TUNIS (Reuters) – Tunisia’s new designated prime minister Elyes Fakhfakh said he would form a smaller cabinet than in previous governments and combat poverty and marginalization of poorer regions.
President Kais Saied named the former finance and tourism minister as his choice for premier on Monday, giving him a month to form a government that can win majority support in the deeply fragmented parliament.
Speaking late on Monday, Fakhfakh said his cabinet would try to meet the aspirations of the 2011 revolution that introduced democracy, citing the October election of Saied as evidence Tunisians wanted big change.
“We will work… to establish the conditions for a fair and strong state, a state that will reward weaker regions and weaker neighborhoods and end decades of poverty and marginalization,” he said.
The economy has languished since the revolution, with low growth, high state deficits and debt, mounting unemployment and declining public services that have caused many Tunisians to lose faith in politics.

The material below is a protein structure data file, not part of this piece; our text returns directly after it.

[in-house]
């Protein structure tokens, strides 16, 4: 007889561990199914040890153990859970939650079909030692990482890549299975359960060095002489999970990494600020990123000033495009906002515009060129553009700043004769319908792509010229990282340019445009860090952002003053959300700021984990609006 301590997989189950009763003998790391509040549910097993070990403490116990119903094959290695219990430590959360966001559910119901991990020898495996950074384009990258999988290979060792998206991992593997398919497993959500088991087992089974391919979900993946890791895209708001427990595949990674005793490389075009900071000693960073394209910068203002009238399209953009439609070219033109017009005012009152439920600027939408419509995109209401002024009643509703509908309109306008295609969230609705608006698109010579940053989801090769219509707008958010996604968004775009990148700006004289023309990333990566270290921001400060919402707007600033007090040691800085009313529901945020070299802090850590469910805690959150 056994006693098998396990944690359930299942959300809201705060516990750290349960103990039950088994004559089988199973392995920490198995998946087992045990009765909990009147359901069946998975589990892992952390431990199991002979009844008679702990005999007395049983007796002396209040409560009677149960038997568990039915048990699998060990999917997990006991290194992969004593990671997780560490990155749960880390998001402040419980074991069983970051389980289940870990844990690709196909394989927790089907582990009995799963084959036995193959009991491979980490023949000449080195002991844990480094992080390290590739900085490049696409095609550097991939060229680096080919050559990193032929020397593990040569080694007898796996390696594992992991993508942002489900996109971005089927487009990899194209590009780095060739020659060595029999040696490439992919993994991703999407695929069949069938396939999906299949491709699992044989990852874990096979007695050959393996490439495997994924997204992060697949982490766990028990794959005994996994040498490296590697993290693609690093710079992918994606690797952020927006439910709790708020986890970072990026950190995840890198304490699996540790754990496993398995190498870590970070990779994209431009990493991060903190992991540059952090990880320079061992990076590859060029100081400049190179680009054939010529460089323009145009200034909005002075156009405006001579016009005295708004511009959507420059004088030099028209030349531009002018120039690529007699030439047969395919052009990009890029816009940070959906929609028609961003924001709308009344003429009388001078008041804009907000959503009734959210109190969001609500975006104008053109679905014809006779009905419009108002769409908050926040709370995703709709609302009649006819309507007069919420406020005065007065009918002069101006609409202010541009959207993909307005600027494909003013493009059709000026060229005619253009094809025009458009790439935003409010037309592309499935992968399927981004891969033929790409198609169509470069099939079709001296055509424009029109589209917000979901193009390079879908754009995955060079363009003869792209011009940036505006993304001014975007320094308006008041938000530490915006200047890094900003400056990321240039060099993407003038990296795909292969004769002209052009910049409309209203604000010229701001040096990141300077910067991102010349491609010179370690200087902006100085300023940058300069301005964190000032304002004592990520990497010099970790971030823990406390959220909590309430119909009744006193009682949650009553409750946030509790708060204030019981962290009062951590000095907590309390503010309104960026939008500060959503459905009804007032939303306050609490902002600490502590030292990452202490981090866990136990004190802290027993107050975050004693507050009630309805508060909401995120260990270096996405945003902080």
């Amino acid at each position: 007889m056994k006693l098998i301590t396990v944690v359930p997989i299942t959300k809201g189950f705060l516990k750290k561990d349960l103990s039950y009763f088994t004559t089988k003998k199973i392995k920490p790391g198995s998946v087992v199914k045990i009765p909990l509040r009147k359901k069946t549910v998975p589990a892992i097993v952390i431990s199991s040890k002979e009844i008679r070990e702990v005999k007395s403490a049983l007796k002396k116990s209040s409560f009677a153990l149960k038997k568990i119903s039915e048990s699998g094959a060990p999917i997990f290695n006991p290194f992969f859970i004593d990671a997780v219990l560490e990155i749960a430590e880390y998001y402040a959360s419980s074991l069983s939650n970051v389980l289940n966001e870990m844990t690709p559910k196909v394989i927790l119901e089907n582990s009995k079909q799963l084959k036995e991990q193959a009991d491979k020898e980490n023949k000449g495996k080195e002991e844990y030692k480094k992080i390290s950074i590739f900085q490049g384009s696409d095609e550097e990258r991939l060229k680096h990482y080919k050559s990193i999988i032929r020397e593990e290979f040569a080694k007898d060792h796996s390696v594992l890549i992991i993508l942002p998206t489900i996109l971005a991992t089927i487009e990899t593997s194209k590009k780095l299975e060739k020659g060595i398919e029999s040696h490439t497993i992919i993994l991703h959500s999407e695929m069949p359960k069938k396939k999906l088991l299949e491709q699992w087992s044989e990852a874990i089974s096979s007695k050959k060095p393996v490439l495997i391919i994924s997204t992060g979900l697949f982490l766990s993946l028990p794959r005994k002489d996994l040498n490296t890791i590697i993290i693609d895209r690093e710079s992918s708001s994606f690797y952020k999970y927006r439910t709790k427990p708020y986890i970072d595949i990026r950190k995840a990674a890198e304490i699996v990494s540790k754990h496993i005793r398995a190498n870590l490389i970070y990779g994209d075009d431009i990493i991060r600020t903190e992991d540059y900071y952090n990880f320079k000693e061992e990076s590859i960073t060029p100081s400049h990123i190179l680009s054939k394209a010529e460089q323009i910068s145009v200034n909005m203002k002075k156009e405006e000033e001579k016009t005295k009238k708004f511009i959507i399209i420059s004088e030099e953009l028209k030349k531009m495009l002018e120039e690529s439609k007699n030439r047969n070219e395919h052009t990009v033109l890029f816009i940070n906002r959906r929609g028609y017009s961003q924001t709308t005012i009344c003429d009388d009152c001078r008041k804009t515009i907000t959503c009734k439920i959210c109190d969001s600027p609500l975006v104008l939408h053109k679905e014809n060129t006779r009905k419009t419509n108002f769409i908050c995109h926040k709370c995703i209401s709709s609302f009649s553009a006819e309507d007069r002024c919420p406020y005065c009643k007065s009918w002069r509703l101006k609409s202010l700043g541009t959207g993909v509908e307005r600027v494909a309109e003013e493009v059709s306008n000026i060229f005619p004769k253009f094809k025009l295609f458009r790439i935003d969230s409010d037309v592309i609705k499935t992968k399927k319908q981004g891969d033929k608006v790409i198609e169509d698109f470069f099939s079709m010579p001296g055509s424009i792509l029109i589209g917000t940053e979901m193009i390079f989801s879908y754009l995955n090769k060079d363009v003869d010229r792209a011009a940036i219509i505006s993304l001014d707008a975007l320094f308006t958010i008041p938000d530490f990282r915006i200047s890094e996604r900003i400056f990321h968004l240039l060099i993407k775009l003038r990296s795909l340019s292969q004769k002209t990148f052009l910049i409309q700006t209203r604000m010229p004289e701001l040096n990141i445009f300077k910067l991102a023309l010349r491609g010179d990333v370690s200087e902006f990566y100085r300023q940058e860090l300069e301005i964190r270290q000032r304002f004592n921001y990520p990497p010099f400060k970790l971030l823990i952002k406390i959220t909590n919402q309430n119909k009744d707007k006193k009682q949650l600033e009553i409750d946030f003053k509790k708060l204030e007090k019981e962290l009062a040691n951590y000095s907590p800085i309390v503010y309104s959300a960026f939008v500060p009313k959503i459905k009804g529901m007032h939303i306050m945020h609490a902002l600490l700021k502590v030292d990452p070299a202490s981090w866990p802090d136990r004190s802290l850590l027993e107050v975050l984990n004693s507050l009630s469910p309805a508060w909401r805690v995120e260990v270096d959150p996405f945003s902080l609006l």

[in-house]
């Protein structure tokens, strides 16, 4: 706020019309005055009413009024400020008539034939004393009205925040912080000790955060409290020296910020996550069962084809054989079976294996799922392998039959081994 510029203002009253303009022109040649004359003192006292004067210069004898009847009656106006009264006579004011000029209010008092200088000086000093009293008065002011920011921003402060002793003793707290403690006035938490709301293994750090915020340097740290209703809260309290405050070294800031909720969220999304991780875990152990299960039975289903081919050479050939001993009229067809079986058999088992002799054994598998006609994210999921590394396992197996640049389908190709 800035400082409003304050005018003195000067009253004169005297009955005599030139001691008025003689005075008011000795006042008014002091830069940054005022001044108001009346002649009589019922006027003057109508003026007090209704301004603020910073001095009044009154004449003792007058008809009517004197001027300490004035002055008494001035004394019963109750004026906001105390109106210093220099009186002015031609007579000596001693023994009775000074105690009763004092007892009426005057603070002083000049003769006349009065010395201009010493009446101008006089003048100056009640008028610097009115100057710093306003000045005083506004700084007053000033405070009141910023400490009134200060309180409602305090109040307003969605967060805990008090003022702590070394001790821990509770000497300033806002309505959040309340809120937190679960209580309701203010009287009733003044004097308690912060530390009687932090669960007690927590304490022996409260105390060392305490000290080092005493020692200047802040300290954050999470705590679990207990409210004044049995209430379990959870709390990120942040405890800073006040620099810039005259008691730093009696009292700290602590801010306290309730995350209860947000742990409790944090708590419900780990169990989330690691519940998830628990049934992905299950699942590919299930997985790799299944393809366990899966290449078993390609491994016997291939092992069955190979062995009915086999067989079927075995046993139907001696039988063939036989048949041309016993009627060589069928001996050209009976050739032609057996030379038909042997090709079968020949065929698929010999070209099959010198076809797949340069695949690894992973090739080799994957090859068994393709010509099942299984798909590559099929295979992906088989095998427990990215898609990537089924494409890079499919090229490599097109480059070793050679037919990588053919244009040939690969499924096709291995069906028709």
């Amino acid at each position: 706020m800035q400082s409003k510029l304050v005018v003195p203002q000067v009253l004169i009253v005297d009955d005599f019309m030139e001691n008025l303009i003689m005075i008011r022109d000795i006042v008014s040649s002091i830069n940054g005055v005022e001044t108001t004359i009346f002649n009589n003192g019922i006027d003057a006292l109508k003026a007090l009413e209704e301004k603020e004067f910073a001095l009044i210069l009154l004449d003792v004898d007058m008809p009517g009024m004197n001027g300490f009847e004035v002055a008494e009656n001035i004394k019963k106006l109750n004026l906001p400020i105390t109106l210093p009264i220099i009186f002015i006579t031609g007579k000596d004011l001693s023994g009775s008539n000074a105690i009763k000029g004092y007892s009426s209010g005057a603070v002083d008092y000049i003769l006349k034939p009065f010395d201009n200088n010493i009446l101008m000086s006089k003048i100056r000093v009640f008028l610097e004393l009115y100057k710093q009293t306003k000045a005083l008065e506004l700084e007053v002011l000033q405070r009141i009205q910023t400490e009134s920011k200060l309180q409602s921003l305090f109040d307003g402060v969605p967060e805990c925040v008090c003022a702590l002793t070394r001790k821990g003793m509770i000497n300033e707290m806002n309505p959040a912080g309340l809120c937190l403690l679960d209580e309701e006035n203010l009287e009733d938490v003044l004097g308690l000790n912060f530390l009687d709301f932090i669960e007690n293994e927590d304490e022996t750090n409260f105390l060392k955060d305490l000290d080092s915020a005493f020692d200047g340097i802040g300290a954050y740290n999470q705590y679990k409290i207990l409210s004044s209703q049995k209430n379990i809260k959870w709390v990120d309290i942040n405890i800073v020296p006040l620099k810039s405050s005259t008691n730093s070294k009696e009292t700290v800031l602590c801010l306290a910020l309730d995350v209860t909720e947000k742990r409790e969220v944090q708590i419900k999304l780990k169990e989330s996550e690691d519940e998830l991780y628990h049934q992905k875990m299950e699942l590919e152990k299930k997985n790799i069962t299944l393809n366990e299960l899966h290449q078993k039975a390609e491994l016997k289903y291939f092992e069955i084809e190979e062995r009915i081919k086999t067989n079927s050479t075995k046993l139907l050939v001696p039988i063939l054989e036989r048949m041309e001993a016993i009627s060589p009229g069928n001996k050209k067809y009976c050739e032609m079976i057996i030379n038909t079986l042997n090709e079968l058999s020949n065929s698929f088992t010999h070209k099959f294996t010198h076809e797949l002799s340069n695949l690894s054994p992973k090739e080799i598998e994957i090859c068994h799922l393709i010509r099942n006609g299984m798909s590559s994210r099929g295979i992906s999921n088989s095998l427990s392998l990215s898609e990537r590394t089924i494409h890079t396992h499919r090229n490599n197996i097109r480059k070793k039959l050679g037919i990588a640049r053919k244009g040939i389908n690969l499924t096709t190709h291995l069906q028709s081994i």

“We will focus all our forces on raising the priority challenges, social and economic, and strengthening democracy,” he added.
Tunisia needs to borrow about $3 billion internationally in 2020 to meet spending commitments, and faces strong pressure from international lenders to cut spending.
Addressing Fakhfakh in published comments, Saied said: “Remember the martyrs. Heed the cry of the unemployed and the cry of the poor”.
Saied named the former Total employee after the parliament this month rejected a government proposed by Habib Jemli, who was designated prime minister in November.
Jemli was nominated by the moderate Islamist Ennahda party, a member of successive governments since the revolution, after it came first in the October elections with 53 of the 217 seats.
However, he was not able to win enough support from other parties for his proposed cabinet, giving President Saied the opportunity to designate his own choice for premier.
His selection of Fakhfakh came despite the wishes of most parties in parliament, which showed more support for two other candidates. He now has a month to form a government and put it to a confidence vote. If he loses, there will be another election.
Reporting By Tarek Amara, editing by Angus McDowall and William Maclean